Delta Force, the U.S. Army’s highly trained Special Operations unit, was recently in the news following the death of ISIS leader Abu Bakr al-Baghdadi on October 26th. Navy Seal Team Six did the deed on Osama Bin-Laden but it was Delta Force that was responsible for ending the life of al-Baghdadi in northwest Syria. Trapped in a tunnel with his three children, he detonated an explosive device in his vest that killed him and his offspring.
The special mission was months in the planning but raises the question, what does any of this have to do with Lee Marvin? Fans of the actor and/or readers of Lee Marvin Point Blank know that it was Marvin’s final theatrical film.
Lee Marvin as Colonel Nick Alexander in his final film, DELTA FORCE (1986).
A recent online article recounted the unit’s history beginning in 1977 and the cinematic re-creations since then, including Black Hawk Down(2001).
I was not previously aware of the unit’s illustrious history, nor did I include it in the book, as I consider it a career low point for the actor. He was on the money as usual, if a little tired looking. Consequently, it could have been a better project had it included some of the facts mentioned in the article. The reviews at the time were more polite than the film deserved but suffice to say, Col. Charles Beckwith’s legendary unit deserves better cinematic treatment than the Chuck Norris live-action comic book gave it.
I did of course give the film adequate mention and was fortunate to interview co-star Robert Vaughn, who had most of his screen time with Marvin. His take on the experience is well-worth the read. In the mean time, here are some choice reviews….
– Dwayne Epstein
Reviews for DELTA FORCE at the time of its release from The L.A. Times, Variety and Herald Examiner.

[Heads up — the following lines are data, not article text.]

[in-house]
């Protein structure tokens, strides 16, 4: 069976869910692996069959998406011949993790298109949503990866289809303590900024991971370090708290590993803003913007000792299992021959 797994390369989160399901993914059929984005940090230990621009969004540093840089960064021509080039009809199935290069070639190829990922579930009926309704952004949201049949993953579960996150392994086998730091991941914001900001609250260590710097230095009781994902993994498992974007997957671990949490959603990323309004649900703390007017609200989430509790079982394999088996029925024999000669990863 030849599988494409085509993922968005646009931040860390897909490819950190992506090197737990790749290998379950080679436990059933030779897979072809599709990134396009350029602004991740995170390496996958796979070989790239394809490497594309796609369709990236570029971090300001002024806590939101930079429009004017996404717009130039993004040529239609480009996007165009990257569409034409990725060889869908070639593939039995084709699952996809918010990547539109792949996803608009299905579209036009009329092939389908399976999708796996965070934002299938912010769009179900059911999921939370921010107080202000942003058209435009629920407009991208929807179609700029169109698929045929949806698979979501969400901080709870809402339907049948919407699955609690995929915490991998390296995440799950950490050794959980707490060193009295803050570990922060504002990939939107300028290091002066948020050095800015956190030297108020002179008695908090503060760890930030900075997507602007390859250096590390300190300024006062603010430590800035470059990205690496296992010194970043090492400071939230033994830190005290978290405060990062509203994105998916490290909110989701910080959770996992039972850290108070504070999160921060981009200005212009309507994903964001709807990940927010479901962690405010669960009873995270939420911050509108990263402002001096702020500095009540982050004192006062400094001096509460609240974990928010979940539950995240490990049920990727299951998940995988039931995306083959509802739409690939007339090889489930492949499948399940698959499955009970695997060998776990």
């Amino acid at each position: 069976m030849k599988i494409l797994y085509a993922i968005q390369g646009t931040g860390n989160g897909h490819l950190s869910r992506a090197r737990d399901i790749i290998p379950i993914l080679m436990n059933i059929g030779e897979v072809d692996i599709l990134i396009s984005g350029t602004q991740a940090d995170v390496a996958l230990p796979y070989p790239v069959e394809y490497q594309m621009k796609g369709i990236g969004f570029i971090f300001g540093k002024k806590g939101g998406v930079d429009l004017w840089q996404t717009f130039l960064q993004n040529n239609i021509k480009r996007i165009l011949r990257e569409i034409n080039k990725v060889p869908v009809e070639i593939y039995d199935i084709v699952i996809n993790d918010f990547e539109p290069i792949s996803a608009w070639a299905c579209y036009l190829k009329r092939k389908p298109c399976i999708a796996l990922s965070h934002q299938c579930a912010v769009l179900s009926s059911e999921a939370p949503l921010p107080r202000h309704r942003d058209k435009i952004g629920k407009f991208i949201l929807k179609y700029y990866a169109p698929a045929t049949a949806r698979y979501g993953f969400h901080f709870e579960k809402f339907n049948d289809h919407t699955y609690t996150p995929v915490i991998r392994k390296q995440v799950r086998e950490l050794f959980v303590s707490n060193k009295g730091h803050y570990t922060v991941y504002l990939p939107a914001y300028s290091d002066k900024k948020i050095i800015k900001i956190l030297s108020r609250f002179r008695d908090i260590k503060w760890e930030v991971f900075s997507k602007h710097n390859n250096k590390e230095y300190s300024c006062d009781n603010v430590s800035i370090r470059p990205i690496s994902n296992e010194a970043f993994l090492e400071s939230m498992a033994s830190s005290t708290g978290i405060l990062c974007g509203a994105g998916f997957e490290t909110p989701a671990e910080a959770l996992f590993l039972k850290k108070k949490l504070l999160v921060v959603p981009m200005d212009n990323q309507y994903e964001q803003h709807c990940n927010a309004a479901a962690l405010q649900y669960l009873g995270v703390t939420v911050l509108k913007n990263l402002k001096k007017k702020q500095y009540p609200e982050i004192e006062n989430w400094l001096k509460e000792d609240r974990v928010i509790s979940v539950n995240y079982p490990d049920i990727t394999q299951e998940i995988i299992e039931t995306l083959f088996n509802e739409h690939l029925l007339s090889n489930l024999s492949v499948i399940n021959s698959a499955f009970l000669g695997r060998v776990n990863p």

In 2007 it was The Man Who Shot Liberty Valance. In 2011 it was The Big Heat. Those have been all of the films of Lee Marvin that have been named to the National Film Registry… and he was the lead in neither film! FINALLY, the trend may have changed if you check number 14 of this year’s additions, discovered thanks to the vigilance of diehard Lee Marvin fan Chris Gower. But first, a cut & pasted article from Varietyonline by James Rainey, Dec. 14, 2016 that explains the process…
Anybody wanna guess which film? The Dirty Dozen? Monte Walsh? The Klansman?
“With the addition of 25 new films — including “The Birds,” “The Lion King,” “The Breakfast Club” and “Thelma & Louise” — the National Film Registry of the Library of Congress now includes 700 films that span more than a century.
The 2016 inductees into the registry include movies long considered classics, obscure documentaries and films once too racy or avant-garde to be accepted by the mainstream. Librarian of Congress Carla Hayden made the selections after consulting with a panel of experts who make up the National Film Preservation Board.
Congress established the registry in 1988 with the National Film Preservation Act of 1988 — requiring the Library of Congress to designate and preserve films that are “culturally, historically or aesthetically” significant. Films must be at least 10 years old to be chosen.